Let me be very clear on this, first of all, everything that we have done, to reduce or eliminate the restrictions, has been done in consultation with the best doctors in the state. It wasn’t done in the void of my office, or something capricious, or done on a whim or whatever. I mean, it had to do with data, really unconditional science, and the opinions of really educated people in this area. So with that, we decided to go ahead, we felt pretty comfortable, we were pretty reassured, you know, looking at the penetration of the vaccinations, looking at where we were in relation to any our experience with the disease itself since March 2020. We’re in a completely different place and in fact the safest place we’ve been since really before Delta arrived. If there’s one thing we got from the Delta variant, it’s that we were at 60% in July, reaching only 60% of those vaccinated. Delta created a sense of urgency. We are now in a place where here in O’ahu our vaccination rates as a percentage of our population are tremendous.
On the new transitional accommodation tax of 3% and its endowments for the Honolulu rail project
We took a very favorable position after a lot of speeches, including even with the other mayors of the other islands to determine what their level of interest was, because it was inevitable. So we knew, first and foremost, that we had to restore, make sure we had an appropriate amount of money that would cover our city … around $ 45 million. Of course, this is not a static number, that number will be fluid as we go along, and then we considered the rest as a source of income. And the biggest other problem that we inherited, getting into office, and there was a lot, if you remember, in December the previous administration didn’t just blow up the PPP, which was a method funding and they fired their CEOs and other related people – but they also announced at the time that the rail would be finished in 2033, and that was a shortfall of $ 3.6 billion just to add , and that’s after, you know, its inception since 2004, 17 years later. And we come in, in the midst of the pandemic facing this.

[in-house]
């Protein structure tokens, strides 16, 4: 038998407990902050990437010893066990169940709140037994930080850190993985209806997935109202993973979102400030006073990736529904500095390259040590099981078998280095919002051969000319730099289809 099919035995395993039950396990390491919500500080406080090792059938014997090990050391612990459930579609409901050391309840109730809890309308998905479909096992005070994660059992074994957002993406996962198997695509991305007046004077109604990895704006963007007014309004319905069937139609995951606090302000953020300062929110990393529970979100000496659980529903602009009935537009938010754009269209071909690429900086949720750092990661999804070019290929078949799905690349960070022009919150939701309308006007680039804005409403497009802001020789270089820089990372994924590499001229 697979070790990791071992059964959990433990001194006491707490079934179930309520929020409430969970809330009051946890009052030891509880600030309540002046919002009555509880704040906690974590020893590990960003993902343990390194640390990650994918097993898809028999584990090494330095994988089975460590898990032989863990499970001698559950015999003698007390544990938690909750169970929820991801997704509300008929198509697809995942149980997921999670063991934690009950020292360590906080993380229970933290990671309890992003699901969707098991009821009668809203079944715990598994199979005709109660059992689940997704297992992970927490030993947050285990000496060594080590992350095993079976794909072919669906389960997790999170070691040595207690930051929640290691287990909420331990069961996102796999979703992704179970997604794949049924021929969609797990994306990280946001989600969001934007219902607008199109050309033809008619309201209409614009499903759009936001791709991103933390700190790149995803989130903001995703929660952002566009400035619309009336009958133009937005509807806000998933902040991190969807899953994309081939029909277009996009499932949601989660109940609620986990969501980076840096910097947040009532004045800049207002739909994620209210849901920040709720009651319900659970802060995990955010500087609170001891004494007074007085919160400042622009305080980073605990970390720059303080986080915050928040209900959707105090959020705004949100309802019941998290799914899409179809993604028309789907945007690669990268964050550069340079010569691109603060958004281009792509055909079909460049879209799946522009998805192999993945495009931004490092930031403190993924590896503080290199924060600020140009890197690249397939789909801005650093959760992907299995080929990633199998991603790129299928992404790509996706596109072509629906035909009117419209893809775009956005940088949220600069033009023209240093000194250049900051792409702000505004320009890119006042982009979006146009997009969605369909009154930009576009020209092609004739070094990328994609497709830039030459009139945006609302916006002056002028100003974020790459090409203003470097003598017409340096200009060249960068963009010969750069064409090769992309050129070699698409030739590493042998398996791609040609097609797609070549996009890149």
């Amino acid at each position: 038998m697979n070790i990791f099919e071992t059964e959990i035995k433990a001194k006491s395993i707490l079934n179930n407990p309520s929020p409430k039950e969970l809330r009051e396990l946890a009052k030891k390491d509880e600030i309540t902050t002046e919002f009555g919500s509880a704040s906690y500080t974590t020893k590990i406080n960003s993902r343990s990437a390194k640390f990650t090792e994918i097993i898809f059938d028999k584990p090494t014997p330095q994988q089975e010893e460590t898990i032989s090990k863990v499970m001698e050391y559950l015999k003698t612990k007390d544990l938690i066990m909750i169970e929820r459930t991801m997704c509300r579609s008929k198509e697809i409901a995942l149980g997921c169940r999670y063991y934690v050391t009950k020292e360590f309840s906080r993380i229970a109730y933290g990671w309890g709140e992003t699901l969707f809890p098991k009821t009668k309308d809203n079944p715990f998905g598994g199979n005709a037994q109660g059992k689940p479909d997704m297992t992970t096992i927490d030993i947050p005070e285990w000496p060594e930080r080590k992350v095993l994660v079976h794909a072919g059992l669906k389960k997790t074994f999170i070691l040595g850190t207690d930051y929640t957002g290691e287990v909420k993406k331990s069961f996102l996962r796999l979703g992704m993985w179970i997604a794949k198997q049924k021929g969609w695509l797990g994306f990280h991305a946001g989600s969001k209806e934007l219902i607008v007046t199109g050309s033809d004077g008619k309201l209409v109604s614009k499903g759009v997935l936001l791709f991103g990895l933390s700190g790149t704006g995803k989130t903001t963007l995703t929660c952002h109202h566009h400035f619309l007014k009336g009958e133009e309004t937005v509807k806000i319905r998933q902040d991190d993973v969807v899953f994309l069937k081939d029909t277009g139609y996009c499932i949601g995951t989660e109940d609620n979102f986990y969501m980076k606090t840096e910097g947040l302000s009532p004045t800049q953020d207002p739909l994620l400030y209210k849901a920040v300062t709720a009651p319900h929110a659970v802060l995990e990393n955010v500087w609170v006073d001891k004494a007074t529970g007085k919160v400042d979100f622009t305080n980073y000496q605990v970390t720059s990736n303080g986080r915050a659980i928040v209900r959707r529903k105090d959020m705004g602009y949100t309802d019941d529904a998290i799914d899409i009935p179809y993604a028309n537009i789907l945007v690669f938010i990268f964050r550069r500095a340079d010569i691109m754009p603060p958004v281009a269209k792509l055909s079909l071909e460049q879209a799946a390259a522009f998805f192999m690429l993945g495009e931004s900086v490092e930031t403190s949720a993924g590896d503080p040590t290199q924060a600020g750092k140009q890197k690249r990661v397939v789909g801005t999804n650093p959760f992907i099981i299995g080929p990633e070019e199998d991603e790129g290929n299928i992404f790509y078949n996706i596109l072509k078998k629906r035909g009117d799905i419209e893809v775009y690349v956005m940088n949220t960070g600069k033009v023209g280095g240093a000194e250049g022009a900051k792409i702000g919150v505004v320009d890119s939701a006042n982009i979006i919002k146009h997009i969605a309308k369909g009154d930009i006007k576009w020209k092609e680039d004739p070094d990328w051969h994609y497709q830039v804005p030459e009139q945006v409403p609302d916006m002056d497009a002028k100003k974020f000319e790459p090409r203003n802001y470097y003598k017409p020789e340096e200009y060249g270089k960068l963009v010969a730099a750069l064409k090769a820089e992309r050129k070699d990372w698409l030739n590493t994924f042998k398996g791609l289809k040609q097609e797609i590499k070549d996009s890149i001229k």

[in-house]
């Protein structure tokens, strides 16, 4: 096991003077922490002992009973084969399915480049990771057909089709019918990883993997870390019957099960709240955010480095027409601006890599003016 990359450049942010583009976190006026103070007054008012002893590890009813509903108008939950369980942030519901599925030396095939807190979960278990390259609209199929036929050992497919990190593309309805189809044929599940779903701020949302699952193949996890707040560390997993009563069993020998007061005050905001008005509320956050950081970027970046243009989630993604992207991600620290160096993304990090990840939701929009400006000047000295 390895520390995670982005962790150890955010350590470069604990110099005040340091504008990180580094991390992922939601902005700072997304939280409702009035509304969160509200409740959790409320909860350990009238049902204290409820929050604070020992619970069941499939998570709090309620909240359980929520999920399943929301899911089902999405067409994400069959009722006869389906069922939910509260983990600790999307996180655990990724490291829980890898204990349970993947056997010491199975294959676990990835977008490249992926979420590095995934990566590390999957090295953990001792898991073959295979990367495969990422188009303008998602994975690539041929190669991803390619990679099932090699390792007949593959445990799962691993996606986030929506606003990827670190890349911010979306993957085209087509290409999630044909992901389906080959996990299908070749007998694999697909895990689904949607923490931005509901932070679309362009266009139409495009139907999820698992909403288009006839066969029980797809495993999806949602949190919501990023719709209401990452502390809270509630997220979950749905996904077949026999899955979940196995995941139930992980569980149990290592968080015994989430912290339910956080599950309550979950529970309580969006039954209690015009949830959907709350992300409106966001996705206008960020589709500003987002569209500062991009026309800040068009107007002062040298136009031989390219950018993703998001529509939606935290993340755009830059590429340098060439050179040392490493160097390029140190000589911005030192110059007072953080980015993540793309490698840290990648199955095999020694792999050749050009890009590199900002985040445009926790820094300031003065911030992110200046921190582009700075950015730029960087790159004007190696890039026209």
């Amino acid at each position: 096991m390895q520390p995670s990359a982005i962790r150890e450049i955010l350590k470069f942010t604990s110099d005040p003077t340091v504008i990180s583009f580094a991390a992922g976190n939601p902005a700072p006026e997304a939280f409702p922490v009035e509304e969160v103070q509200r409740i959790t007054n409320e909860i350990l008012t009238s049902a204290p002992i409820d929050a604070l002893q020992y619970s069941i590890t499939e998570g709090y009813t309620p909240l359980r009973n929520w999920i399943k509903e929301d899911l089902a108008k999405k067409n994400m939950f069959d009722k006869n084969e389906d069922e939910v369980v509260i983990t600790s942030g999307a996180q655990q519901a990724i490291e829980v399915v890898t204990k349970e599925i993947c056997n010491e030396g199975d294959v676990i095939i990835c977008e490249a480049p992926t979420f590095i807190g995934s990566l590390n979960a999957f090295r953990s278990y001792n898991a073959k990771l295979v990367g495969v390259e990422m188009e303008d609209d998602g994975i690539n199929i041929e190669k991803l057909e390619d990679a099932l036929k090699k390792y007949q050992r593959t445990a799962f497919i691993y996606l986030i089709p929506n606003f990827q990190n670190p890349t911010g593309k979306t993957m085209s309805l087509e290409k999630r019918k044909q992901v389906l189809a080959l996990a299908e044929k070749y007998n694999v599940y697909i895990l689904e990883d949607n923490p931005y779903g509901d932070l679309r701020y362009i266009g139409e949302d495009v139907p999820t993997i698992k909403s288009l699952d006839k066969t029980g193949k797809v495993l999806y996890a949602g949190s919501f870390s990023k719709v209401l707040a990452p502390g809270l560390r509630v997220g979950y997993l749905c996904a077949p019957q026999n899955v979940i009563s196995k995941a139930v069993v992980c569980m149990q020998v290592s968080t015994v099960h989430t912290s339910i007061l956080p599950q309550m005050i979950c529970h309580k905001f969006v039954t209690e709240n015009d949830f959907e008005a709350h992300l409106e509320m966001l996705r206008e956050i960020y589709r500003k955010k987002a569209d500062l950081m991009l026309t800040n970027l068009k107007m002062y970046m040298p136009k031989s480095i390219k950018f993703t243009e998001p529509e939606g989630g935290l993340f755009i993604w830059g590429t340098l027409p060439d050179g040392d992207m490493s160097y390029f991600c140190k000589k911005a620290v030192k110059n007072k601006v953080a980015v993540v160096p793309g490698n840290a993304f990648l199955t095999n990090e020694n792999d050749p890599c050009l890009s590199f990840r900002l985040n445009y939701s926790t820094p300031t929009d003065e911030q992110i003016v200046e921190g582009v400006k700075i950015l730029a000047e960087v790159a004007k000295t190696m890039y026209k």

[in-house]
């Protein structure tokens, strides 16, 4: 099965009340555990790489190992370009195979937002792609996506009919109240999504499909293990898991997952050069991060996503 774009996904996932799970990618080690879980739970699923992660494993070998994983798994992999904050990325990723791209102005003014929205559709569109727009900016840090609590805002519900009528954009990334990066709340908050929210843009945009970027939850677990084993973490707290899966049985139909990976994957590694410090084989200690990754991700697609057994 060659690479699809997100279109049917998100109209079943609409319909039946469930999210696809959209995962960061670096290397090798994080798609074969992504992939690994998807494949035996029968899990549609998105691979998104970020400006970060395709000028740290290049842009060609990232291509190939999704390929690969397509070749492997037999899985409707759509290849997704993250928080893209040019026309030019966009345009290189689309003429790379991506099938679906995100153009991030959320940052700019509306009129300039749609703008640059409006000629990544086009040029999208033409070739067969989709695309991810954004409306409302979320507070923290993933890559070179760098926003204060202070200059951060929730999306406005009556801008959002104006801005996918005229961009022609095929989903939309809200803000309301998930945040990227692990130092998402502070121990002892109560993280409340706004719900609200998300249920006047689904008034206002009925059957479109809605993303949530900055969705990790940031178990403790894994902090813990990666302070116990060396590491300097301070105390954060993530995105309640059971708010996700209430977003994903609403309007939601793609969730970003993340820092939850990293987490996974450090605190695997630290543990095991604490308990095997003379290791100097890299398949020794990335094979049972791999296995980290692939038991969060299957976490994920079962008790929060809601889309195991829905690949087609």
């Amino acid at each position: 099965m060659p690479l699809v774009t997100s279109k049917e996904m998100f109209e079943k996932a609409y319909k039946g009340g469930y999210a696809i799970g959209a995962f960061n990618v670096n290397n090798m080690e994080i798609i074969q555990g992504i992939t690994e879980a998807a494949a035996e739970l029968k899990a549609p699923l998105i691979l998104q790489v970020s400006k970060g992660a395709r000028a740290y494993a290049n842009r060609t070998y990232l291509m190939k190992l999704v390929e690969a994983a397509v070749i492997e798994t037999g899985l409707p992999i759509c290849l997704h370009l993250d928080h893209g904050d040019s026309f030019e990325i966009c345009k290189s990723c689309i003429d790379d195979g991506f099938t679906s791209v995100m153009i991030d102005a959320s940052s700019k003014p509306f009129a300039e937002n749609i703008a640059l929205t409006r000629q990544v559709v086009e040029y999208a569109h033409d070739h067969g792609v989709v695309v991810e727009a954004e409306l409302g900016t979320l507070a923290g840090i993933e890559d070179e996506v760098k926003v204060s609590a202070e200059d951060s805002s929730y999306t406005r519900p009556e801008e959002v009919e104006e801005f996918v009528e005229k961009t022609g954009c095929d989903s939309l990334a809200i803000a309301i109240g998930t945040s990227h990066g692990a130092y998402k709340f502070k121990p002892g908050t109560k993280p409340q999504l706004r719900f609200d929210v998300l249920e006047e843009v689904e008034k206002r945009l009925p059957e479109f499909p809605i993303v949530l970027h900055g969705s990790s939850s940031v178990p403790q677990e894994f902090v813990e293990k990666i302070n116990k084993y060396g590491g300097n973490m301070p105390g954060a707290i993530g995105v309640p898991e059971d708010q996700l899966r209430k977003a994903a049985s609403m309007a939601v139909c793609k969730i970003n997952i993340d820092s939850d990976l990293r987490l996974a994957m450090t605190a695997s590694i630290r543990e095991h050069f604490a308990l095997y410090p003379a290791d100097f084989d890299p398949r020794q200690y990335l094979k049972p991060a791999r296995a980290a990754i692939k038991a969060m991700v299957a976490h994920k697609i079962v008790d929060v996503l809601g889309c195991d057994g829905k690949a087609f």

What people sometimes forget is that we are under contract with the federal government. A full funding grant agreement, the FFGA, with the Federal Transit Administration to build the railroad to Ala Moana and if we can’t do that then there is a fine to pay or even possibly – when I well i mean they currently hold $ 744 million. They could restrict those funds, they could actually ask for a clawback in the event of breach of contract. So you can’t be a cavalier when you’re under contract with the federal government for something like that, despite all the missteps that have happened, and no one here is making excuses. I am the fourth mayor on this project, and this project will survive my term, so there will even be a fifth mayor. And so at the end of the day we looked at that and said, okay, that made a lot of business sense. I have no idea or understand why someone would object to this, we are staying the course on operations. We take the excess money. In fact, we are even taking 0.25%, along with other money from the budget, to reinvest in our natural resources.
This interview aired on The Conversation on December 2, 2021.